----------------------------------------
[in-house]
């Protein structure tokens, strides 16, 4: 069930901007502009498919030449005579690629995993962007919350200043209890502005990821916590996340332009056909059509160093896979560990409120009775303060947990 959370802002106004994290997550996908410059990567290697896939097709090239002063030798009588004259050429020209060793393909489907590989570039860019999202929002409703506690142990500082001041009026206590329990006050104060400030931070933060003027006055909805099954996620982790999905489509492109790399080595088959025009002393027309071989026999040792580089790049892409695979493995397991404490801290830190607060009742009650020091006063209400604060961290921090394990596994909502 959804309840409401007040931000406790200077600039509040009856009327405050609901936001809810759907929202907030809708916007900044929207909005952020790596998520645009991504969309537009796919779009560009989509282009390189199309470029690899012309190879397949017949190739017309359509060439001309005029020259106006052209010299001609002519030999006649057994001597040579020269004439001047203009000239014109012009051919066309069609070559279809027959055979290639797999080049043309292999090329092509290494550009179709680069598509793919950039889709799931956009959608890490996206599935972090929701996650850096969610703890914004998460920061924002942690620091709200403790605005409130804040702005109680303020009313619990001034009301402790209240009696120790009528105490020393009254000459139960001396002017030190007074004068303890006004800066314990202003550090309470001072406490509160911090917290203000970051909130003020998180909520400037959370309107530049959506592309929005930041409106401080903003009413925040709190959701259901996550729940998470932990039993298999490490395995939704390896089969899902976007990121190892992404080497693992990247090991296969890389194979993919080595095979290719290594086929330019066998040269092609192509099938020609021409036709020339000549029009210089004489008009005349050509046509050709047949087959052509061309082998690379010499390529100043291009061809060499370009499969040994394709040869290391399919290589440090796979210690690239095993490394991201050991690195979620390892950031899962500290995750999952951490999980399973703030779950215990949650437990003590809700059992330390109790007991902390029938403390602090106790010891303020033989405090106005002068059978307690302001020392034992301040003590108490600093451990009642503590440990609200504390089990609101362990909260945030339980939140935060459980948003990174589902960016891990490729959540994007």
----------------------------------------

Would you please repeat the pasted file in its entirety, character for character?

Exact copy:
[in-house]
């Protein structure tokens, strides 16, 4: 069930901007502009498919030449005579690629995993962007919350200043209890502005990821916590996340332009056909059509160093896979560990409120009775303060947990 959370802002106004994290997550996908410059990567290697896939097709090239002063030798009588004259050429020209060793393909489907590989570039860019999202929002409703506690142990500082001041009026206590329990006050104060400030931070933060003027006055909805099954996620982790999905489509492109790399080595088959025009002393027309071989026999040792580089790049892409695979493995397991404490801290830190607060009742009650020091006063209400604060961290921090394990596994909502 959804309840409401007040931000406790200077600039509040009856009327405050609901936001809810759907929202907030809708916007900044929207909005952020790596998520645009991504969309537009796919779009560009989509282009390189199309470029690899012309190879397949017949190739017309359509060439001309005029020259106006052209010299001609002519030999006649057994001597040579020269004439001047203009000239014109012009051919066309069609070559279809027959055979290639797999080049043309292999090329092509290494550009179709680069598509793919950039889709799931956009959608890490996206599935972090929701996650850096969610703890914004998460920061924002942690620091709200403790605005409130804040702005109680303020009313619990001034009301402790209240009696120790009528105490020393009254000459139960001396002017030190007074004068303890006004800066314990202003550090309470001072406490509160911090917290203000970051909130003020998180909520400037959370309107530049959506592309929005930041409106401080903003009413925040709190959701259901996550729940998470932990039993298999490490395995939704390896089969899902976007990121190892992404080497693992990247090991296969890389194979993919080595095979290719290594086929330019066998040269092609192509099938020609021409036709020339000549029009210089004489008009005349050509046509050709047949087959052509061309082998690379010499390529100043291009061809060499370009499969040994394709040869290391399919290589440090796979210690690239095993490394991201050991690195979620390892950031899962500290995750999952951490999980399973703030779950215990949650437990003590809700059992330390109790007991902390029938403390602090106790010891303020033989405090106005002068059978307690302001020392034992301040003590108490600093451990009642503590440990609200504390089990609101362990909260945030339980939140935060459980948003990174589902960016891990490729959540994007």